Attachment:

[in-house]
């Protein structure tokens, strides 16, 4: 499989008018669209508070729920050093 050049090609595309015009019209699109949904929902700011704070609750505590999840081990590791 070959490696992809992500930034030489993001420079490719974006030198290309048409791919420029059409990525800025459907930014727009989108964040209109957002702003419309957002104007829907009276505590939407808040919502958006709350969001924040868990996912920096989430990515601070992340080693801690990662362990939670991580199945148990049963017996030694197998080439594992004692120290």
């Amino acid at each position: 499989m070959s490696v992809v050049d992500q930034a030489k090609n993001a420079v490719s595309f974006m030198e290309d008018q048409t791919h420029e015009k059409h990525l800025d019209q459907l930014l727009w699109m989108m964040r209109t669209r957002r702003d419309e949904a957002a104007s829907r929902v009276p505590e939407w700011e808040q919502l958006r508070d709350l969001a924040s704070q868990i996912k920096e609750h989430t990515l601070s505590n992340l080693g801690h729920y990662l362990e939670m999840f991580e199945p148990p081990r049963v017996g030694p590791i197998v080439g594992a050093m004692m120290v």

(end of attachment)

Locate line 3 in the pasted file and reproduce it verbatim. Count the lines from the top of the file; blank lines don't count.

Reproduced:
């Amino acid at each position: 499989m070959s490696v992809v050049d992500q930034a030489k090609n993001a420079v490719s595309f974006m030198e290309d008018q048409t791919h420029e015009k059409h990525l800025d019209q459907l930014l727009w699109m989108m964040r209109t669209r957002r702003d419309e949904a957002a104007s829907r929902v009276p505590e939407w700011e808040q919502l958006r508070d709350l969001a924040s704070q868990i996912k920096e609750h989430t990515l601070s505590n992340l080693g801690h729920y990662l362990e939670m999840f991580e199945p148990p081990r049963v017996g030694p590791i197998v080439g594992a050093m004692m120290v």